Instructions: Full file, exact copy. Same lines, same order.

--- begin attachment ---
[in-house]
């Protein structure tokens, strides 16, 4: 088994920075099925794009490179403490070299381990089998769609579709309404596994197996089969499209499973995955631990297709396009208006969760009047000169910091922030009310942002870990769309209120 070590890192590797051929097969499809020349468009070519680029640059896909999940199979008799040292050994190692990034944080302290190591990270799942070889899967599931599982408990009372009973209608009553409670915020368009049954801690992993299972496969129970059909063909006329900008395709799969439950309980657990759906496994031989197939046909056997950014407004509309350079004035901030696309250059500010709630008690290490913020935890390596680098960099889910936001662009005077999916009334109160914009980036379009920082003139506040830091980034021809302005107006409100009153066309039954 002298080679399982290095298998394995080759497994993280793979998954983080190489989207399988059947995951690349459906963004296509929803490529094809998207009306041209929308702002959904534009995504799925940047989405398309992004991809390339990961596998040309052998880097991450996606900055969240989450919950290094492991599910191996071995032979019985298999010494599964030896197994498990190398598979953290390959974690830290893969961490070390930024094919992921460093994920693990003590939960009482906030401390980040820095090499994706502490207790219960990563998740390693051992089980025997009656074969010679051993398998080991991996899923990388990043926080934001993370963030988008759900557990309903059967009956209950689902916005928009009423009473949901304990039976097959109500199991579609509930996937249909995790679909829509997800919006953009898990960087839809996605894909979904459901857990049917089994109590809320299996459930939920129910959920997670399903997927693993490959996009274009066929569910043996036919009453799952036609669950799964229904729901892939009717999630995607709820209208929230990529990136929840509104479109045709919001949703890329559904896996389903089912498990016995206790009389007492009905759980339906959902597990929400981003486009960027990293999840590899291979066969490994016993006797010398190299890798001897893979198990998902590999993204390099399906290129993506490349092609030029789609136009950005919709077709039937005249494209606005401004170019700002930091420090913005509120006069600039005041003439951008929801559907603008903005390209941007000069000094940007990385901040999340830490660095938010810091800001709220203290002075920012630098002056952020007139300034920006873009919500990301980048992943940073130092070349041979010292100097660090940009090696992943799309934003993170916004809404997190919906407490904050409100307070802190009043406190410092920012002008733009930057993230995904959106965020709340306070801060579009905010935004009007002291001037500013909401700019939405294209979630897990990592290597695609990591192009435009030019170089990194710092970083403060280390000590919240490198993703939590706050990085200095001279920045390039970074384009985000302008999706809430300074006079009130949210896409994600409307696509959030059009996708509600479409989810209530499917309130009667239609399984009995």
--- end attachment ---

[in-house]
């Protein structure tokens, strides 16, 4: 088994920075099925794009490179403490070299381990089998769609579709309404596994197996089969499209499973995955631990297709396009208006969760009047000169910091922030009310942002870990769309209120 070590890192590797051929097969499809020349468009070519680029640059896909999940199979008799040292050994190692990034944080302290190591990270799942070889899967599931599982408990009372009973209608009553409670915020368009049954801690992993299972496969129970059909063909006329900008395709799969439950309980657990759906496994031989197939046909056997950014407004509309350079004035901030696309250059500010709630008690290490913020935890390596680098960099889910936001662009005077999916009334109160914009980036379009920082003139506040830091980034021809302005107006409100009153066309039954 002298080679399982290095298998394995080759497994993280793979998954983080190489989207399988059947995951690349459906963004296509929803490529094809998207009306041209929308702002959904534009995504799925940047989405398309992004991809390339990961596998040309052998880097991450996606900055969240989450919950290094492991599910191996071995032979019985298999010494599964030896197994498990190398598979953290390959974690830290893969961490070390930024094919992921460093994920693990003590939960009482906030401390980040820095090499994706502490207790219960990563998740390693051992089980025997009656074969010679051993398998080991991996899923990388990043926080934001993370963030988008759900557990309903059967009956209950689902916005928009009423009473949901304990039976097959109500199991579609509930996937249909995790679909829509997800919006953009898990960087839809996605894909979904459901857990049917089994109590809320299996459930939920129910959920997670399903997927693993490959996009274009066929569910043996036919009453799952036609669950799964229904729901892939009717999630995607709820209208929230990529990136929840509104479109045709919001949703890329559904896996389903089912498990016995206790009389007492009905759980339906959902597990929400981003486009960027990293999840590899291979066969490994016993006797010398190299890798001897893979198990998902590999993204390099399906290129993506490349092609030029789609136009950005919709077709039937005249494209606005401004170019700002930091420090913005509120006069600039005041003439951008929801559907603008903005390209941007000069000094940007990385901040999340830490660095938010810091800001709220203290002075920012630098002056952020007139300034920006873009919500990301980048992943940073130092070349041979010292100097660090940009090696992943799309934003993170916004809404997190919906407490904050409100307070802190009043406190410092920012002008733009930057993230995904959106965020709340306070801060579009905010935004009007002291001037500013909401700019939405294209979630897990990592290597695609990591192009435009030019170089990194710092970083403060280390000590919240490198993703939590706050990085200095001279920045390039970074384009985000302008999706809430300074006079009130949210896409994600409307696509959030059009996708509600479409989810209530499917309130009667239609399984009995």